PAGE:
Pitney was also the first performer to have a UK hit with a Jagger/Richards composition – “That Girl Belongs To Yesterday,” top ten in the spring of 1964 – but “Tell Me” is the first Glimmer Twins composition to be recorded by the group themselves. Oddly, for a band so seemingly steeped in R&B, many of their early compositional efforts tended to be yearning ballads, clearly influenced by the great girl groups of the period (chiefly, as with the Beatles, the Shirelles). “Tell Me” is as hesitant a first attempt as you’d expect. Starting with some reasonably delicate acoustic guitar, Jagger intones “I want you back…again” in a very hesitant delivery before the group make a sudden, bold leap. There is some crisp tambourine and an enterprising attempt at a group chorus (Keith’s harmony vocals are unstable but enthusiastic). “I tried to tell you,” begs Jagger, “but you…didn’twannaknow.” As he skis involuntarily down that emotional slope Jones cushions him with a ruefully mirthful shake-of-head guitar figure. Then, suddenly, with the instrumental break, we are back in the land of The Shadows . “I hear the knock on my door” (cue Watts ’ dutiful tom toms) “that never comes,” moans Jagger, before he and the rest of the band work up towards a messy climax (“I’m comin’…HEY!...OWWW!!”). The glorious fracas that ensues sees the song disintegrate altogether into random giggles, yelps and out-of-tune harmonies as Jagger barks “Come OWN! Come OWN!” before the engineer abruptly fades both him and the track out.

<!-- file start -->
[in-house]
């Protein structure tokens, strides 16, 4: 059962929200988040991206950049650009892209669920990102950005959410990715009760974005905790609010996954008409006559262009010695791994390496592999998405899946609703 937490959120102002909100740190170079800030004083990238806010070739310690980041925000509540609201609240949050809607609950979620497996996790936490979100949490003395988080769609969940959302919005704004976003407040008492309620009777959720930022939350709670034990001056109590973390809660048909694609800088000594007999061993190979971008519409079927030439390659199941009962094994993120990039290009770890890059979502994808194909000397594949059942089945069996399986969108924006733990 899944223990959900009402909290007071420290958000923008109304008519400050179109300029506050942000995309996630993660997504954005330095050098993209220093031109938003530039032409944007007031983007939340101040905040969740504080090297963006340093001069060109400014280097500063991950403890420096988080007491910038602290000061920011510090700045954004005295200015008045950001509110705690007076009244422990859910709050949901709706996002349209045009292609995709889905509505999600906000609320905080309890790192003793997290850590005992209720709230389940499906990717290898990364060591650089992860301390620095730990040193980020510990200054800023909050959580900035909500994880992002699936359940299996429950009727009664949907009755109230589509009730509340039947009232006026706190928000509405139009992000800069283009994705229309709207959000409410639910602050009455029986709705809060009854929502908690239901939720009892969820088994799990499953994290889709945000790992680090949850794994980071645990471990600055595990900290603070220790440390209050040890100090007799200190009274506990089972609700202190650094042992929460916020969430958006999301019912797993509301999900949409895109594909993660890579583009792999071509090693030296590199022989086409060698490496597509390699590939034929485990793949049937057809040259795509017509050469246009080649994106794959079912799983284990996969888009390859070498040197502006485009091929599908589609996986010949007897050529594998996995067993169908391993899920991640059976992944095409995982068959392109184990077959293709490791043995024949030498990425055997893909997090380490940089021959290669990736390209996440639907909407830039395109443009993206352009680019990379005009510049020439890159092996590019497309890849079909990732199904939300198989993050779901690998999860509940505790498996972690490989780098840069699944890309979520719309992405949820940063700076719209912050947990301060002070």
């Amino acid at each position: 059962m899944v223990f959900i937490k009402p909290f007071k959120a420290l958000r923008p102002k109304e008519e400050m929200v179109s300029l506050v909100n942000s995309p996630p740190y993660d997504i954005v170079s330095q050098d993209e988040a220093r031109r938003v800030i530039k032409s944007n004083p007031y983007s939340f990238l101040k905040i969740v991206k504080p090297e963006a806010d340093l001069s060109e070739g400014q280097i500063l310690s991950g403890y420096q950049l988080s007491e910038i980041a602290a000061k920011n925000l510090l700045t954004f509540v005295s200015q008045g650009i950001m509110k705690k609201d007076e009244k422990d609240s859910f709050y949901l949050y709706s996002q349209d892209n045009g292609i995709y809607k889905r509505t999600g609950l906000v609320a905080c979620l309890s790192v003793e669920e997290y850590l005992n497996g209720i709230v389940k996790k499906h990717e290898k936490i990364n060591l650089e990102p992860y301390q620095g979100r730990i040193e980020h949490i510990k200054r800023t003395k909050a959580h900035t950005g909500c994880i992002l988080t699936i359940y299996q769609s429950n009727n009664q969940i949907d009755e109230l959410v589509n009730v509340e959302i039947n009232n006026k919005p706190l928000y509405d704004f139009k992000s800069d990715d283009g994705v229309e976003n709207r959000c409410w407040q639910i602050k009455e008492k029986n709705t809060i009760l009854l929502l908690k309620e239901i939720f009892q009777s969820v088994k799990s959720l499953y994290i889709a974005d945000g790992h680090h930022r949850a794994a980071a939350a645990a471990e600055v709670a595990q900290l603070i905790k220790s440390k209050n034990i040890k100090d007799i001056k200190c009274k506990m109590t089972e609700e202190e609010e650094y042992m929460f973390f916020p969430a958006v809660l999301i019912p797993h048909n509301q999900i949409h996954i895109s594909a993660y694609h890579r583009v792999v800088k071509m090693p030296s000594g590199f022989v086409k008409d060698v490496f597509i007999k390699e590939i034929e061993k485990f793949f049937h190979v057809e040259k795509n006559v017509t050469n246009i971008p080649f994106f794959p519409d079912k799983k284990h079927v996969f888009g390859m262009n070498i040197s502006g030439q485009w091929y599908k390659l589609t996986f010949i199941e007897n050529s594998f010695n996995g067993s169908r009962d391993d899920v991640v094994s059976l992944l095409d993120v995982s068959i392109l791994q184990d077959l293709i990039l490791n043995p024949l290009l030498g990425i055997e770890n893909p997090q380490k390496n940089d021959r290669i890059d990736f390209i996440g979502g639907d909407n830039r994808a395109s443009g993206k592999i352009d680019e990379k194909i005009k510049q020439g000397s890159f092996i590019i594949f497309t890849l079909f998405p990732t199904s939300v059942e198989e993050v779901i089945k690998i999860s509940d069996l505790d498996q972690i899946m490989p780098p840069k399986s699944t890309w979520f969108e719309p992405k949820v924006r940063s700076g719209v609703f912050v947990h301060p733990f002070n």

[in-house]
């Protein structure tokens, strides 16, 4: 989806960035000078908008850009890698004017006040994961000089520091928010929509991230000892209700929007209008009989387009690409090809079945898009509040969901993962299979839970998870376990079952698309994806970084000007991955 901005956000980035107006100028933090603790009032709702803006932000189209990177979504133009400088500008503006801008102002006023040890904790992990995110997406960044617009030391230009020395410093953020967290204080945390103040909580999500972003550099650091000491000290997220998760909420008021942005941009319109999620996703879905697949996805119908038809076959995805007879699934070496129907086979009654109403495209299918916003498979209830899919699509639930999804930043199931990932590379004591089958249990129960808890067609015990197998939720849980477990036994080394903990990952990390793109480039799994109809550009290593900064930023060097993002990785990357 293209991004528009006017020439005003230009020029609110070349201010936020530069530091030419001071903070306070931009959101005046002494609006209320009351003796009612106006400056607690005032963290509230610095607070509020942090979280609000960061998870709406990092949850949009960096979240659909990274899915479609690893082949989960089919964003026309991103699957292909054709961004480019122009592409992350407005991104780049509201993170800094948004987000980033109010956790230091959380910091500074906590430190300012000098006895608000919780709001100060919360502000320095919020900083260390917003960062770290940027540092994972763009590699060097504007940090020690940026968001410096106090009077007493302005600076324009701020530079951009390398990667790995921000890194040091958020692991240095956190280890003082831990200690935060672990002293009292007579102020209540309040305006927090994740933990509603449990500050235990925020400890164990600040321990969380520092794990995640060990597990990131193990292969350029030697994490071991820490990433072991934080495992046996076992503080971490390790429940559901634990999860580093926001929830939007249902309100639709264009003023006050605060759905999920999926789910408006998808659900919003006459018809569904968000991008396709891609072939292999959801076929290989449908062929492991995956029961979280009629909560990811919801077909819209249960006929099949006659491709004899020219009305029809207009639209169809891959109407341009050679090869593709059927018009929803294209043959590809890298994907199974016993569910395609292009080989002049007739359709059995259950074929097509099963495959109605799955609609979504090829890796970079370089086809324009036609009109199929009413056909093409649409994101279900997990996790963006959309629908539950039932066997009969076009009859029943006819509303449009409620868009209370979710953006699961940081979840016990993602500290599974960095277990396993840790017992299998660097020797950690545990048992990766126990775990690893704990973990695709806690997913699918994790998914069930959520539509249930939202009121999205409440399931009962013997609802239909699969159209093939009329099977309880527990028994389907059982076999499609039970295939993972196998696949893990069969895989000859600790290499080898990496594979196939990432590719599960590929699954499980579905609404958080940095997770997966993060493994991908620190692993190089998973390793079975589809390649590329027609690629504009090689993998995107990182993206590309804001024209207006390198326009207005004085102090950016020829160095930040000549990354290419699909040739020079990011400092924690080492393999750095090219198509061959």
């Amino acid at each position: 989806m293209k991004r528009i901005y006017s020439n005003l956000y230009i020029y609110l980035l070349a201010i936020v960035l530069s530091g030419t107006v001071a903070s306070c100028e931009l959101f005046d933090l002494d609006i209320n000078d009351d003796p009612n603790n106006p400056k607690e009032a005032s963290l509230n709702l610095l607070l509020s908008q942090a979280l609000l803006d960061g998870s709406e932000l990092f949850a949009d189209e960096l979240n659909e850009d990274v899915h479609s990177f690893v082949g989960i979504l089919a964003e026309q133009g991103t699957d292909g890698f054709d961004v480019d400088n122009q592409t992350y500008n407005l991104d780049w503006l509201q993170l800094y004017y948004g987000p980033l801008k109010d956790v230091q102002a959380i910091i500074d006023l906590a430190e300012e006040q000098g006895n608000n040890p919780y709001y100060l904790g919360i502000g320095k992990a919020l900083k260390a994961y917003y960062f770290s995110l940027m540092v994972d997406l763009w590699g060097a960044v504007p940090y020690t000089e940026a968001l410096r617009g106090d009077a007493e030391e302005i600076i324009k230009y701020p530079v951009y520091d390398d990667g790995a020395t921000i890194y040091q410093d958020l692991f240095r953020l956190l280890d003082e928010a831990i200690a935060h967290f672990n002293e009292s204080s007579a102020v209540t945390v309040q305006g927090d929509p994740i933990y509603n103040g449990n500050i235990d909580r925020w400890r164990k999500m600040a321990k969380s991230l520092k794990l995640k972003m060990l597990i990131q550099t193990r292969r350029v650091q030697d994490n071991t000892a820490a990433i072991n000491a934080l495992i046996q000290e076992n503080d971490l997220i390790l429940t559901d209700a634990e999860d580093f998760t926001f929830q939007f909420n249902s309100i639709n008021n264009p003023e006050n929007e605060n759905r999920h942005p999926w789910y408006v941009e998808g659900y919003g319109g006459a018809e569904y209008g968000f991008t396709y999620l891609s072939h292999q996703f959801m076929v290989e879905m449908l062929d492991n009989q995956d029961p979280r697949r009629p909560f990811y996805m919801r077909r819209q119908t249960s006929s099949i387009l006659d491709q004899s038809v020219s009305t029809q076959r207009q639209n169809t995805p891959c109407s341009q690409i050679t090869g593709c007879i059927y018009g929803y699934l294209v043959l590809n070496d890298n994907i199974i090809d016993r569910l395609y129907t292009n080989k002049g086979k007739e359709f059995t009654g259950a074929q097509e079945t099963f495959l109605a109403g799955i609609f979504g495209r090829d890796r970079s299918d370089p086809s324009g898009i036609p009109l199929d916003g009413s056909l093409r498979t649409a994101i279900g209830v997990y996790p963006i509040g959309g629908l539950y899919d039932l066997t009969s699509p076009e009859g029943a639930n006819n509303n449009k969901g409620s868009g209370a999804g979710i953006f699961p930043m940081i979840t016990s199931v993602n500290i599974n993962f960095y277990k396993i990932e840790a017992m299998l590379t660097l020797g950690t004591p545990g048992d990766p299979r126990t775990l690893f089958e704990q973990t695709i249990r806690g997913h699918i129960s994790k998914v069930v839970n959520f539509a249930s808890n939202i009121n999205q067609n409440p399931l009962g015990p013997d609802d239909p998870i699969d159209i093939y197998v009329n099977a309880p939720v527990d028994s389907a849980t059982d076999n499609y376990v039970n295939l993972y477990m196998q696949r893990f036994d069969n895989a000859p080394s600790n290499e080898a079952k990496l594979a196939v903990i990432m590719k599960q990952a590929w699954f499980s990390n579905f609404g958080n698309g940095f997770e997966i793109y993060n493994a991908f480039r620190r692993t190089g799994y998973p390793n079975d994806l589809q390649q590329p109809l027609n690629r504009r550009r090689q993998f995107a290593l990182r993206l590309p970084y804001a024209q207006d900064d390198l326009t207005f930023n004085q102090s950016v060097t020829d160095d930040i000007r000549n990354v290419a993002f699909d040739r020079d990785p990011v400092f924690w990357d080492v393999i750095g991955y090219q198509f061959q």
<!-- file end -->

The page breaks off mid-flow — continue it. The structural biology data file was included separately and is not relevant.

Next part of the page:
“You Can Make It If You Try,” originally a US R&B hit for Nashville soulman Ted Jarrett, is handled almost as a Salvation Army recitation with stately tambourine and church organ; again the result is awkwardly enterprising if not remotely near country going soul (Jagger addresses the subject of the song as though at a board meeting, already anticipating “Let’s Work”). But their closing romp through Rufus Thomas’ “Walking The Dog” demonstrates that when they didn’t try so hard, they worked better (the occasional cluster of wolf whistles notwithstanding). Again, Jagger is manfully (or boyfully) striving with his drawls of “dressed in BLAAACK” and “silver BELLLLLLS” (and invents Lou Reed in the process). Brian tosses off a good, purposeful solo and the general thrust is one towards garage rock (albeit underscored by bubblegum handclaps). The final frenetic flourish opens the magic carpet up rather than nailing it down; The Rolling Stones is a hugely sloppy album which probably took fractionally less time to record than it did to play, but in the middle of 1964 that simply didn’t matter – they are clearly going somewhere, if still groping clumsily, and the sense that any of its hundreds of thousands of listeners could have done just as well in their own bedroom was an absolutely vital one. Escape from the relapsing suburbs is achieved; they open up the road to rock by unzipping it and daring you to mock the redness of their tongues.